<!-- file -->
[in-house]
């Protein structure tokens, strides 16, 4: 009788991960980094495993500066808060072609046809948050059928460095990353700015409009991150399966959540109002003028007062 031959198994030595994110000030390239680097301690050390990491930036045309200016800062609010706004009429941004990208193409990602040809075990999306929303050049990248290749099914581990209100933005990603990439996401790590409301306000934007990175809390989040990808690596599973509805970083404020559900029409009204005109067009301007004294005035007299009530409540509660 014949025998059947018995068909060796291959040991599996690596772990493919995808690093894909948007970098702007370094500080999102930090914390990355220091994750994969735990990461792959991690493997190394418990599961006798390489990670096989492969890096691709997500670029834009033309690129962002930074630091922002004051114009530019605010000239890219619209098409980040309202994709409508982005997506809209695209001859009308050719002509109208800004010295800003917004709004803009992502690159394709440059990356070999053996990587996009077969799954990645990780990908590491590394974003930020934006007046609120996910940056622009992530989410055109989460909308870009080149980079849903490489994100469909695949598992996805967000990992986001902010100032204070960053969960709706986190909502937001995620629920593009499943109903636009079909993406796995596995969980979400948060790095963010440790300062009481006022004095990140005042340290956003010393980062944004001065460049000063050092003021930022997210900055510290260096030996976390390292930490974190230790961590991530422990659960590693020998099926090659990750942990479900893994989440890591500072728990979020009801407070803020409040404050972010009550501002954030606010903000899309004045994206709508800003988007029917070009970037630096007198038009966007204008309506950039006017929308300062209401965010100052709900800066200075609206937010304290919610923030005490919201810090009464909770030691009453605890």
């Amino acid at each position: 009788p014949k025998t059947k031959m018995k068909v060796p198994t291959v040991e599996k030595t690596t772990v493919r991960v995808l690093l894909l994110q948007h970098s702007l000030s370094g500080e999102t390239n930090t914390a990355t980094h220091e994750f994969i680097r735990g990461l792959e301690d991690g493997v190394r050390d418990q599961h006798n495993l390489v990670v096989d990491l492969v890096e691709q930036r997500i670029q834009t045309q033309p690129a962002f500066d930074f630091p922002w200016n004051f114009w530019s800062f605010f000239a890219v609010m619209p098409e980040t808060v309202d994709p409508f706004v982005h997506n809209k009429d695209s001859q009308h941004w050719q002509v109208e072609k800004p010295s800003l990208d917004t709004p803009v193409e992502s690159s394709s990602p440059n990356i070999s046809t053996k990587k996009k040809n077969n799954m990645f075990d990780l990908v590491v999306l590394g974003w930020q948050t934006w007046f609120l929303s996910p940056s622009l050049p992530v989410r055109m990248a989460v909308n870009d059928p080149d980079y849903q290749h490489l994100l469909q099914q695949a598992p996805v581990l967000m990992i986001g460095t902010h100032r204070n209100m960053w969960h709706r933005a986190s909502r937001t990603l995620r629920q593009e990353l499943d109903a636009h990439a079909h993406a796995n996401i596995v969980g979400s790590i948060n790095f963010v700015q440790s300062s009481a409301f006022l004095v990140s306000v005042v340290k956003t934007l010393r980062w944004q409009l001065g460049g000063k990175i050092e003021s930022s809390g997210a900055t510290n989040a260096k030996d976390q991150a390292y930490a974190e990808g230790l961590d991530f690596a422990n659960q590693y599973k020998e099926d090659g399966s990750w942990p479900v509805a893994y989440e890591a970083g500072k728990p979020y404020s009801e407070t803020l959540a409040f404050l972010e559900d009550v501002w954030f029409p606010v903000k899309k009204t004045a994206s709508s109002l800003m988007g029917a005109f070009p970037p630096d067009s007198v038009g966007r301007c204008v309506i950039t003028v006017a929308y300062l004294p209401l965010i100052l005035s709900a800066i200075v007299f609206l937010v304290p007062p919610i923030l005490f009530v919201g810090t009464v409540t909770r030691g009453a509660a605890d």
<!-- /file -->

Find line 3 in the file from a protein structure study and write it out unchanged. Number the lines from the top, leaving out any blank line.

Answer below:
């Amino acid at each position: 009788p014949k025998t059947k031959m018995k068909v060796p198994t291959v040991e599996k030595t690596t772990v493919r991960v995808l690093l894909l994110q948007h970098s702007l000030s370094g500080e999102t390239n930090t914390a990355t980094h220091e994750f994969i680097r735990g990461l792959e301690d991690g493997v190394r050390d418990q599961h006798n495993l390489v990670v096989d990491l492969v890096e691709q930036r997500i670029q834009t045309q033309p690129a962002f500066d930074f630091p922002w200016n004051f114009w530019s800062f605010f000239a890219v609010m619209p098409e980040t808060v309202d994709p409508f706004v982005h997506n809209k009429d695209s001859q009308h941004w050719q002509v109208e072609k800004p010295s800003l990208d917004t709004p803009v193409e992502s690159s394709s990602p440059n990356i070999s046809t053996k990587k996009k040809n077969n799954m990645f075990d990780l990908v590491v999306l590394g974003w930020q948050t934006w007046f609120l929303s996910p940056s622009l050049p992530v989410r055109m990248a989460v909308n870009d059928p080149d980079y849903q290749h490489l994100l469909q099914q695949a598992p996805v581990l967000m990992i986001g460095t902010h100032r204070n209100m960053w969960h709706r933005a986190s909502r937001t990603l995620r629920q593009e990353l499943d109903a636009h990439a079909h993406a796995n996401i596995v969980g979400s790590i948060n790095f963010v700015q440790s300062s009481a409301f006022l004095v990140s306000v005042v340290k956003t934007l010393r980062w944004q409009l001065g460049g000063k990175i050092e003021s930022s809390g997210a900055t510290n989040a260096k030996d976390q991150a390292y930490a974190e990808g230790l961590d991530f690596a422990n659960q590693y599973k020998e099926d090659g399966s990750w942990p479900v509805a893994y989440e890591a970083g500072k728990p979020y404020s009801e407070t803020l959540a409040f404050l972010e559900d009550v501002w954030f029409p606010v903000k899309k009204t004045a994206s709508s109002l800003m988007g029917a005109f070009p970037p630096d067009s007198v038009g966007r301007c204008v309506i950039t003028v006017a929308y300062l004294p209401l965010i100052l005035s709900a800066i200075v007299f609206l937010v304290p007062p919610i923030l005490f009530v919201g810090t009464v409540t909770r030691g009453a509660a605890d």